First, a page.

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Predictive risk model in the prevention of child abuse

Predictive risk model in the prevention of child abuse – UNICEF NZ urges caution

Research and testing of a predictive risk model to assist in identifying and responding to children at risk of child abuse is important work but must be developed carefully, with a range of safeguards built into it, says UNICEF NZ.

“The fact that the Minister for Social Development, Hon. Anne Tolley, has received a recommendation from officials suggesting the predictive risk model be tested by not intervening to protect a child at risk, signals a gross disregard for the rights and safety of vulnerable children. We congratulate the Minister for rejecting the proposal outright,” said UNICEF NZ’s National Advocacy Manager, Deborah Morris-Travers.

Auckland University of Technology's work on a predictive risk model has drawn on a wide range of evidence about conditions that predispose families to violence against children and for that reason it may have an important place in efforts to improve the safety and wellbeing of children.

However, as the recommendation from officials demonstrates, there are a variety of risks associated with tools that may influence people’s response to vulnerable children - including a decision not to act in their interest.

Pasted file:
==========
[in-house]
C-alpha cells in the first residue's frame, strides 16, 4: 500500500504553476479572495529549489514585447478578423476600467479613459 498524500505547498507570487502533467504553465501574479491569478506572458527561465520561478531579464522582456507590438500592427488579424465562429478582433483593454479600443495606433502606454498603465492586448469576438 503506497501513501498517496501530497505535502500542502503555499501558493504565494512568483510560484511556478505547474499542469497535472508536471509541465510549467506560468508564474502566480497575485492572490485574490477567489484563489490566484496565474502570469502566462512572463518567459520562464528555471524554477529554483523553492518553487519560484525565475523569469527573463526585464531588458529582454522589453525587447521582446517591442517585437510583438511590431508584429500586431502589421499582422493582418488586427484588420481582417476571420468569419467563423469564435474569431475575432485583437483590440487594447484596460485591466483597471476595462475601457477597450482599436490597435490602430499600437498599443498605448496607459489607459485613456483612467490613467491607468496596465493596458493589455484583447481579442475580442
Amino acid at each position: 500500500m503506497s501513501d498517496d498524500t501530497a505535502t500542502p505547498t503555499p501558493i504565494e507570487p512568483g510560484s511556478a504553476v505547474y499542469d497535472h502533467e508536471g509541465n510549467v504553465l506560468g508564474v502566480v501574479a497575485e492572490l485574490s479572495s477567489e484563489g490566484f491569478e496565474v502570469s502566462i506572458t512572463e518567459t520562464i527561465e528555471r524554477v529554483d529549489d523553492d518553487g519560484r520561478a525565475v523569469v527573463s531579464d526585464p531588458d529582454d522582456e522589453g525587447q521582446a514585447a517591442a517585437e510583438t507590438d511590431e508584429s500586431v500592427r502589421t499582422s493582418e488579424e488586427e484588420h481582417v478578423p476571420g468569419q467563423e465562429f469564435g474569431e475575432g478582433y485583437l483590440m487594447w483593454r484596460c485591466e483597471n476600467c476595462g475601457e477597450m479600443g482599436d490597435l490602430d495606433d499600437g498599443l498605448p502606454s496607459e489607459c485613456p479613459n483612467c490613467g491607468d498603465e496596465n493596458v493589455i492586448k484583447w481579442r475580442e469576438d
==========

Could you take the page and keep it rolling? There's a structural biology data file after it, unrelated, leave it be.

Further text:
Ms Morris-Travers added, “One of the keys to reducing child abuse and neglect is for all New Zealanders to be placing children’s wellbeing at the forefront of every decision they make. The authors of the Government paper recommending non-intervention in a situation of risk seem to have lost sight of that.

“UNICEF NZ strongly advocates for policy and practice regarding children’s welfare to be rigorous and evidence-based, but tools that analyse retrospective data to assess risk must also sit alongside high quality training and professional development for those working with families.

"Assessing a family’s wellbeing - and the safety of children - requires a wide range of relational and communication skills that cannot be replaced by a check list and should not be pre-judged."

UNICEF NZ underlines that the predictive risk model is just one of many tools at the disposal of the government and that more focus on how tools are implemented in practice, by a capable workforce and effective systems, is essential.

“We urge caution in the development and implementation of this or similar tools, to ensure all of the ethical and human rights issues are thoroughly tested. And we remind the Government of the opportunities to improve children’s safety through a wide range of social, economic and community development measures.

“As every parent knows, each and every child is different and certain tools can oversimplify their needs and circumstances. There is a wealth of evidence demonstrating the need for investment in parents to ensure all families are safe,” concluded Ms Morris-Travers.

ENDS

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